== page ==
“This agreement shows the unparalleled collaborative powers and efficiency of organizations like DNDi and the TB Alliance and the benefits of these approaches within neglected disease research and development,” said Bernard Pécoul, Executive Director of DNDi. “The not-for-profit model demonstrates that there are innovative ways to share knowledge, to avoid duplication in research, thereby saving costs and speeding up the R&D process for the benefit of the patients.”
The nitroimidazole drug class is effective in tackling a broad spectrum of bacteria, protozoa, and occasionally helminths, many of the pathogens which cause neglected diseases.  The TB Alliance has built a library of nitroimidazoles in pursuit of developing the class for TB. Now, to ensure and promote more rapid, meaningful advances in global health, the groups have established a partnership that allows DNDi to more thoroughly investigate the compounds for their potential utility in treating additional neglected diseases.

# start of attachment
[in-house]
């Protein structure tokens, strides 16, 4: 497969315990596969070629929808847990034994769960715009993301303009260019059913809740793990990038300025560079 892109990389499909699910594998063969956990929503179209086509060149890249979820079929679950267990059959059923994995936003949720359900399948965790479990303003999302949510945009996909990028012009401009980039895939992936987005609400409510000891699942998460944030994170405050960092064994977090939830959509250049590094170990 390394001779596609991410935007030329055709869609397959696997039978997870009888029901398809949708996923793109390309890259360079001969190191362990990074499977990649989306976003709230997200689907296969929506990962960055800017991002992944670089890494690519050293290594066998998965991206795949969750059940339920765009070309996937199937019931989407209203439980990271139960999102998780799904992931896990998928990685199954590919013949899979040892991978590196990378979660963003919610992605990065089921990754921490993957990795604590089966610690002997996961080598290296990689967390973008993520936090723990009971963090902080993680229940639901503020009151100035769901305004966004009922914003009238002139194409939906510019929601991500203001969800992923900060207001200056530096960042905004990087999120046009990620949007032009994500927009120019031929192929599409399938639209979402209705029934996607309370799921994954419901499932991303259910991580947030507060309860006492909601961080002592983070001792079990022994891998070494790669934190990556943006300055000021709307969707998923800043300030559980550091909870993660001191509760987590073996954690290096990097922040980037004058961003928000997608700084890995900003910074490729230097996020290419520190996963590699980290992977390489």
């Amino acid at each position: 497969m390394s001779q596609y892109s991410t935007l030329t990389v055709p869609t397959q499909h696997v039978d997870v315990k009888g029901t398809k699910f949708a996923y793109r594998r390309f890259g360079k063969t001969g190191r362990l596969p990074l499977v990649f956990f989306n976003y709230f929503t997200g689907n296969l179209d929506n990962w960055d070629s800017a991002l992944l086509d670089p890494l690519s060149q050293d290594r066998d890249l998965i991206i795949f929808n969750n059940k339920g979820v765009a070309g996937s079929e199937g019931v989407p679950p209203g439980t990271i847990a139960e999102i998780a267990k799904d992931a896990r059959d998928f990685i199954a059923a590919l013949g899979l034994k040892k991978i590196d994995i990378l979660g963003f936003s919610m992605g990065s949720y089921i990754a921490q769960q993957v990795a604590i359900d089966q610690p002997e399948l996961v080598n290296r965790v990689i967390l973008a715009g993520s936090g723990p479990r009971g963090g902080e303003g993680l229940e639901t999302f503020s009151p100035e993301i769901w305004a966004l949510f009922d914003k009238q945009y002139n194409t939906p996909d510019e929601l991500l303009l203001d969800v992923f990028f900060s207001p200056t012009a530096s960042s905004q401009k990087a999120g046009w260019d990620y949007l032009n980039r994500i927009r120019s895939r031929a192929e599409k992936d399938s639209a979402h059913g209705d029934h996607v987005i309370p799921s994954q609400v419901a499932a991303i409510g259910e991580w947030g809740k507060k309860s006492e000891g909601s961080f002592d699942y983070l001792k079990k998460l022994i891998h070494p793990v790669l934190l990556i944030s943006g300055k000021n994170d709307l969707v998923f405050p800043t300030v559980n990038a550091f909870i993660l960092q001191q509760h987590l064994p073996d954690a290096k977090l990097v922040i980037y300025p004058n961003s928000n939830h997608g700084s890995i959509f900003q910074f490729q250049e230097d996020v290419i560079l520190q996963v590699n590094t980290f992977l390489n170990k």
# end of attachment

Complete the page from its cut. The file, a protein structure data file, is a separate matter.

This inter-PDP agreement maximizes the benefits from the global health community’s investment in research and development, and may serve as a model for future collaborations. With more than 140 active research programs among the 18 major global health PDPs, there may be opportunities to leverage other innovations across diseases which promises more rapid progress.
Over the next year the Bill & Melinda Gates Foundation has granted DNDi US$1.5 million to conduct the preclinical assessment of this class of nitroimidazole compounds specifically for visceral leishmaniasis.